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my forge isn't working


Nate37

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I have tried several different things but my forge just doesn't seem to keep heat. The hottest metal gets is a dull red. Am I doing something wrong? The inside coating is plaster of Paris and sand, which I've been told can suck up a lot of heat. Is that true? I've spent 4 months trying to get this to work but I'm thinking about giving up and getting a propane forge.

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I hate to be the bearer of bad news but your whole setup is wrong, thus your problem. You need sides on your forge body to hold your "green" coal. If you are using coking coal, the coal goes around the sides, not on the top, at least after your first fire. The coal burns and turns to coke. This is what you want around your iron, not the green coal. Coke produces very little smoke and is what you need to get your iron hot. 

Actually, it doesn't look like you are burning blacksmith coal. It looks more like anthracite.

Basically, you want 4" of coke under your work, in the firepot and 2" of coke on the top. The green coal stays around the sides and as it burns, with very little smoke, it turns to coke. You move the coke into your firepot with your poker and rake, and as you produce more coke this goes on the top. So the sides of your forge should be about 2" high.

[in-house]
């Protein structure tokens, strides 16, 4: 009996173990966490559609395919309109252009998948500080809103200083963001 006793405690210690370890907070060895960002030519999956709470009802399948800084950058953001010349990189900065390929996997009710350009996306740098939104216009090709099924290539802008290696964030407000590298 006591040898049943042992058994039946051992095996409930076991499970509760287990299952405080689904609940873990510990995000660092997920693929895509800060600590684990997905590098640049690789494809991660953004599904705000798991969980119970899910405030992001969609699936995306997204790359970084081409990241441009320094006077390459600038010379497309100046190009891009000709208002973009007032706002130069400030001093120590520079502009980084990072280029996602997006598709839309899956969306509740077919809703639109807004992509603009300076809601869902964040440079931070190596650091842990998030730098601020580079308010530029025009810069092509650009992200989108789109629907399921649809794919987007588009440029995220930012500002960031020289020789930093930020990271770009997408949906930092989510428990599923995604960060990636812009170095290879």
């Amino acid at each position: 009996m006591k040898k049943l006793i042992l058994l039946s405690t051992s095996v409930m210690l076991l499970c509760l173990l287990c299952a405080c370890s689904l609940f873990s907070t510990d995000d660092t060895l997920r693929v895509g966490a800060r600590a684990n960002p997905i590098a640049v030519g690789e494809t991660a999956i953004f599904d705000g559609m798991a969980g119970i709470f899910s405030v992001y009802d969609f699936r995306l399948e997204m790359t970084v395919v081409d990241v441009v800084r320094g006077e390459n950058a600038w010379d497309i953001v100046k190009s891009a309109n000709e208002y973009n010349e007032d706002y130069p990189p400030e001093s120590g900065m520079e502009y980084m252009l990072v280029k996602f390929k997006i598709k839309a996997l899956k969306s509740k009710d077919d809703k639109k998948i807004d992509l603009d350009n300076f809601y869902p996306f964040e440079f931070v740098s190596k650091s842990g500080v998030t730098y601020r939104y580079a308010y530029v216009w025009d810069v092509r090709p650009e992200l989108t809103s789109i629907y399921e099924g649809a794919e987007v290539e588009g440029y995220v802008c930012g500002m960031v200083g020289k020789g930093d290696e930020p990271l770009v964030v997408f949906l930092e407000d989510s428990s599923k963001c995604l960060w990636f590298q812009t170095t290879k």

I live about 4-5 hours north of you and close by you can buy blacksmith coal just outside of the little town called Hesperus, Colorado. If you want to make the drive, you are welcome. There are smiths in Abq that are closer. I'm not speaking for Thomas, but he is closer and has, I believe has people come by as well as teaching classes. He also has info on the local NM blacksmith association.

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There is a whole section about coal forges on IFI. Your mistake was building what someone THINKS will work. While not much but the blower and basic table is worth saving getting it right is pretty straight forward.

A propane forge on the other hand is a good option but you have to learn to use it and they have inherent issues as well.